Ikea warns of product delays and shortages as Red Sea attacks disrupt shipments

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Ikea warns of possible shortages of some of its products as shipping companies avoid the Red Sea, one of the world's busiest trade routes, due to growing security threats in the region.

Several large container carriers are diverting shipments from a key waterway leading to the Suez Canal due to a series of attacks on ships by Houthi militants his bases in yemen, according to data from the freight transport platform Freightos. The Iran-backed Houthis vowed last month to attack ships they suspect have ties to Israel in a show of support for Hamas, the Gaza-based militia that has been at war with Israel since its October 7 attack in the country.

“The situation in the Suez Canal will cause delays and may cause availability limitations for certain IKEA products,” the Swedish furniture retailer's parent company, Inter IKEA Group, told CBS MoneyWatch on Thursday.

The company said it is evaluating its options to ensure the availability of its products. Ikea does not own any container ships and its shipping partners handle all of the company's shipments, a representative of the Inter IKEA Group said.

More than 20 ships have been attacked in the Red Sea since mid-November, according to Zev Faintuch, senior intelligence analyst at global security firm Global Guardian. As a result, 19% of cargo is being diverted from the Suez Canal, the shortest trade route between Europe and Asia, according to the Freights Baltic Index.

In recent weeks, shipping giants such as CMA CGA, Equinor, Evergreen, Hapag-Lloyd, Maersk, Orient Overseas and ZIM have said they plan to avoid the Red Sea as long as violence persists, and energy company BP said Monday it has suspended oil and gas shipments in the area.

Before the recent wave of attacks in the region, 12% of world trade passed through the Suez Canal, according to the United States Naval Institute.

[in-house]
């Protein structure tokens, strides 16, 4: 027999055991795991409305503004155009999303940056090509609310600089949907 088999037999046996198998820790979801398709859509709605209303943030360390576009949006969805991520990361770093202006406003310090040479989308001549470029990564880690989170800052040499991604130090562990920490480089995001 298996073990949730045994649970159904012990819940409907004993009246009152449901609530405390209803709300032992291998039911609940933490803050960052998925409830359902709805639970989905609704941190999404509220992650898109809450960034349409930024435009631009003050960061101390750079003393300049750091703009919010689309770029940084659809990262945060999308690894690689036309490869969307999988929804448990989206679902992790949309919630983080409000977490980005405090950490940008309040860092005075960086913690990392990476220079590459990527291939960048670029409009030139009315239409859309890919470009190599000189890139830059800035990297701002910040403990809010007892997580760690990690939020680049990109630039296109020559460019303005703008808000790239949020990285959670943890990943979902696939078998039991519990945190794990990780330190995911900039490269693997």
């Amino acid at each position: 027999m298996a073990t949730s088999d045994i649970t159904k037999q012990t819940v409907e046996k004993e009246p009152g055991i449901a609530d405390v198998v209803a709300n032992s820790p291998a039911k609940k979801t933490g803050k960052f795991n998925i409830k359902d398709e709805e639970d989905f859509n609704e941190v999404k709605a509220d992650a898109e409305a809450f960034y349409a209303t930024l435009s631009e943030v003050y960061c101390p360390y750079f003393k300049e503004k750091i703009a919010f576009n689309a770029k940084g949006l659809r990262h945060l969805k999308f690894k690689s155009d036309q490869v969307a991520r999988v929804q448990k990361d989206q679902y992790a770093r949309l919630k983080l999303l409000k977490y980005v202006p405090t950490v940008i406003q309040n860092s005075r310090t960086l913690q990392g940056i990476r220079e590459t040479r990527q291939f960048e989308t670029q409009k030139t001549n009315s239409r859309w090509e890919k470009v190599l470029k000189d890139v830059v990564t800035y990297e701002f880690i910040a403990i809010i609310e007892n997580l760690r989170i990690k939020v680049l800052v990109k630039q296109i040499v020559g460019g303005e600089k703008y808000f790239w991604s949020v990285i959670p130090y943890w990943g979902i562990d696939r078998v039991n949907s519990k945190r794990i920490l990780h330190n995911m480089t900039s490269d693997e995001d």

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Diverted shipments will now pass through an alternative route along the southern tip of Africa, adding days or weeks to shippers' journeys. Shipping costs have risen 14% since cargo shippers were diverted around the Suez Canal due to the increased risk of attacks, according to Freightos data.

“The impact of trade deviations will be quite dramatic… (resulting in) longer delivery times and higher costs until safety is restored,” Freightos chief marketing officer Eytan Buchman told CBS MoneyWatch .

Other retailers are also taking steps to protect their supply chains amid the threat to ships in the Red Sea. For example, clothing retailer Abercrombie & Fitch Co. is planning to switch to air freight to secure its supplies and avoid delays, Bloomberg reported Thursday.

Meanwhile, efforts are underway to improve security in the region. The United States is forming a 10-nation coalition to quell Houthi attacks in the Red Sea, US Defense Secretary Lloyd J. Austin III said. saying Monday in a statement.



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